U.S. EPA Contaminated Site Cleanup Information (CLU-IN)


U.S. Environmental Protection Agency
U.S. EPA Technology Innovation and Field Services Division

Dense Nonaqueous Phase Liquids (DNAPLs)

Chemistry and Behavior

Halogenated Alkanes

Three classes of halogenated alkanes are considered in this section: methanes, ethanes, and propanes. The 17 chemicals profiled are the halogenated alkanes commonly found at Superfund sites and do not represent the universe of DNAPL alkanes.

All the chemicals addressed are volatile (i.e., vapor pressure equal to or greater than 0.1 mm Hg (Lewis 2001). Many of these chemicals are less viscous than water, and their calculated log Koc values indicate they will be mobile in the subsurface. Their water solubilities fall in the range of 170 mg/L (1,1,2-trichlorotrifluoroethane) to 20,000 mg/L (methylene chloride), which in most cases are orders of magnitude above their risk-based health concentrations.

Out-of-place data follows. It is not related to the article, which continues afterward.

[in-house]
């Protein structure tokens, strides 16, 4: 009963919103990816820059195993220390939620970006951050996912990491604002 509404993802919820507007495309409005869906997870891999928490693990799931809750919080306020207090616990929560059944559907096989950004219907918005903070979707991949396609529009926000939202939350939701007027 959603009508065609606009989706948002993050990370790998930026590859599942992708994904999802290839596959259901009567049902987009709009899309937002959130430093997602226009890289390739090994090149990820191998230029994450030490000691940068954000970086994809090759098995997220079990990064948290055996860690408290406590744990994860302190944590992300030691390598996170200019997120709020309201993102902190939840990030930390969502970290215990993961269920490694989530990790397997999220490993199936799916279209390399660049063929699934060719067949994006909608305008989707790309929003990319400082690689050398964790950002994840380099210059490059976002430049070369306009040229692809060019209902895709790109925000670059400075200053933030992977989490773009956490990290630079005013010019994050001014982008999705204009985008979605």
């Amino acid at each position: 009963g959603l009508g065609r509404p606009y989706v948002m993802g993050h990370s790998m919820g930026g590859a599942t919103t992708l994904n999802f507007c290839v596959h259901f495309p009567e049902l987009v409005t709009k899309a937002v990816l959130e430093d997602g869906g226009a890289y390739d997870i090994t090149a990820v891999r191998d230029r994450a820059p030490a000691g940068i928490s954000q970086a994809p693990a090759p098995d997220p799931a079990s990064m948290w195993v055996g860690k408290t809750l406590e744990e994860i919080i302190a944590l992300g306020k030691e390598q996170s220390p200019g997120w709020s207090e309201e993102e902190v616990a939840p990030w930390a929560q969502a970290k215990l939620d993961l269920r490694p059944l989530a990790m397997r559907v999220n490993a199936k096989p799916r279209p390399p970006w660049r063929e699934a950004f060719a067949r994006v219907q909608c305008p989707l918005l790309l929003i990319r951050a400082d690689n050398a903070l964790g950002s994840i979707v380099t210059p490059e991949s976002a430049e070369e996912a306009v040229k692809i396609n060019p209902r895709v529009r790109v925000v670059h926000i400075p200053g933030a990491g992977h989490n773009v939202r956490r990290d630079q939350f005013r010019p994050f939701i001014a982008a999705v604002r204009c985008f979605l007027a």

All of the profiled DNAPL alkane chemicals are anaerobically biodegradable to some extent in the presence of an appropriate microbial consortium, which may or may not be present at a specific site. Some of the ethanes and methanes are also aerobically biodegradable.

All of the alkanes have moderate (e-04 atm-m3/mol) to relatively high (e-01 atm-m3/mol) Henry's constants and can be expected to form vapor plumes that emanate from the source area and the dissolved-phase plume, making them likely candidates for vapor intrusion into buildings. In shallow aquifers, vapor plumes can be traced by soil gas survey.

None of the alkanes are expected to bioaccumulate to an appreciable extent (log Kow range of 1.3 to 2.64), and all have relatively short half lives in surface water (i.e., a dissolved phase of hours to days) (Cohen and Mercer 1993 and Lewis 2001).

For Further Information

DNAPL Site Evaluation Adobe PDF Logo
Cohen, R. and J. Mercer. EPA 600-R-93-022, 369 pp, 1993

Hawley's Condensed Chemical Dictionary, Fourteenth Edition
Lewis, R. John Wiley & Sons, Inc., 1,223 pp, 2001